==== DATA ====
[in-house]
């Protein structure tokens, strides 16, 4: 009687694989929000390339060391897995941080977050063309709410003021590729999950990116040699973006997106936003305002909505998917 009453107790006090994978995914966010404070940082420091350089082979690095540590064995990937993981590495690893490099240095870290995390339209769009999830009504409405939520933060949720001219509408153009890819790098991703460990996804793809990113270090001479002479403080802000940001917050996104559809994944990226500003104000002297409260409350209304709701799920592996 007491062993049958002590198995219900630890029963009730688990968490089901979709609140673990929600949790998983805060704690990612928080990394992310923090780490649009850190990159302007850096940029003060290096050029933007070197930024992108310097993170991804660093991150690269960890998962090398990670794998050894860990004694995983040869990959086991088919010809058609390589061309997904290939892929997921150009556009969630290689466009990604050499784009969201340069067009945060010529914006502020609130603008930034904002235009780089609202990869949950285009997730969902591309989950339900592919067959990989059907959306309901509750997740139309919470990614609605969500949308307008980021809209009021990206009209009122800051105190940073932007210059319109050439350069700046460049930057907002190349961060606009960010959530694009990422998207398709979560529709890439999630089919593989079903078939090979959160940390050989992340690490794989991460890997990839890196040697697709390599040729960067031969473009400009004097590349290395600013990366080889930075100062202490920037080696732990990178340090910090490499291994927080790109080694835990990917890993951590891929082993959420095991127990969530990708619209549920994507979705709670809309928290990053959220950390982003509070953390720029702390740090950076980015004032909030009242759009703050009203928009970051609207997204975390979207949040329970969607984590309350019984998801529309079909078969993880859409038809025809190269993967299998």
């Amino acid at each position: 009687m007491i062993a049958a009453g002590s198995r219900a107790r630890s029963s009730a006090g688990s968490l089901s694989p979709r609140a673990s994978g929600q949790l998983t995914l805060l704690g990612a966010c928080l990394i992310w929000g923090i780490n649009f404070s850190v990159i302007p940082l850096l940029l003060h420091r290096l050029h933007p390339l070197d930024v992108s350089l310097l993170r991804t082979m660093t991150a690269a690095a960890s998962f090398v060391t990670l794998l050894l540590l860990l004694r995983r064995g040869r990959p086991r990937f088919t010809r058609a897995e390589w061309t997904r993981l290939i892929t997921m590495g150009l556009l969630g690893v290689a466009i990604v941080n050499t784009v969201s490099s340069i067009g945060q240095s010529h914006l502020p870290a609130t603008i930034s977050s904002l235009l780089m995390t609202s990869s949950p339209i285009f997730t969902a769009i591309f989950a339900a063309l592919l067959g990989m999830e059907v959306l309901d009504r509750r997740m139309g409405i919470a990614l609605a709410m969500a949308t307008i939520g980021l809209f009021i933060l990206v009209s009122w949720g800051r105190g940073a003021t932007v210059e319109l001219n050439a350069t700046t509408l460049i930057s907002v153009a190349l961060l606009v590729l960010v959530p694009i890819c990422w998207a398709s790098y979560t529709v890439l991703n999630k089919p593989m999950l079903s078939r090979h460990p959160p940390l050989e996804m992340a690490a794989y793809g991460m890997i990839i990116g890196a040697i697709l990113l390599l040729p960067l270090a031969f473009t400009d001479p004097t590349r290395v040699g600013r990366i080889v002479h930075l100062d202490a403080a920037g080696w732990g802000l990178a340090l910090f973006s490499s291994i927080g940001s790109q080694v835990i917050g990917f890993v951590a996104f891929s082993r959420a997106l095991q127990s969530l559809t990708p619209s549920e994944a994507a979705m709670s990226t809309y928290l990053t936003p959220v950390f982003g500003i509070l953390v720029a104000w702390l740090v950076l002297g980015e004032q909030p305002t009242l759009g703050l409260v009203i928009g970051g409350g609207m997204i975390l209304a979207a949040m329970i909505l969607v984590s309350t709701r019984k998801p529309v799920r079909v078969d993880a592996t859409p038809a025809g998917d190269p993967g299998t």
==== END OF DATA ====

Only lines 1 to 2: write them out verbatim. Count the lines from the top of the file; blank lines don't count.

[in-house]
């Protein structure tokens, strides 16, 4: 009687694989929000390339060391897995941080977050063309709410003021590729999950990116040699973006997106936003305002909505998917 009453107790006090994978995914966010404070940082420091350089082979690095540590064995990937993981590495690893490099240095870290995390339209769009999830009504409405939520933060949720001219509408153009890819790098991703460990996804793809990113270090001479002479403080802000940001917050996104559809994944990226500003104000002297409260409350209304709701799920592996 007491062993049958002590198995219900630890029963009730688990968490089901979709609140673990929600949790998983805060704690990612928080990394992310923090780490649009850190990159302007850096940029003060290096050029933007070197930024992108310097993170991804660093991150690269960890998962090398990670794998050894860990004694995983040869990959086991088919010809058609390589061309997904290939892929997921150009556009969630290689466009990604050499784009969201340069067009945060010529914006502020609130603008930034904002235009780089609202990869949950285009997730969902591309989950339900592919067959990989059907959306309901509750997740139309919470990614609605969500949308307008980021809209009021990206009209009122800051105190940073932007210059319109050439350069700046460049930057907002190349961060606009960010959530694009990422998207398709979560529709890439999630089919593989079903078939090979959160940390050989992340690490794989991460890997990839890196040697697709390599040729960067031969473009400009004097590349290395600013990366080889930075100062202490920037080696732990990178340090910090490499291994927080790109080694835990990917890993951590891929082993959420095991127990969530990708619209549920994507979705709670809309928290990053959220950390982003509070953390720029702390740090950076980015004032909030009242759009703050009203928009970051609207997204975390979207949040329970969607984590309350019984998801529309079909078969993880859409038809025809190269993967299998």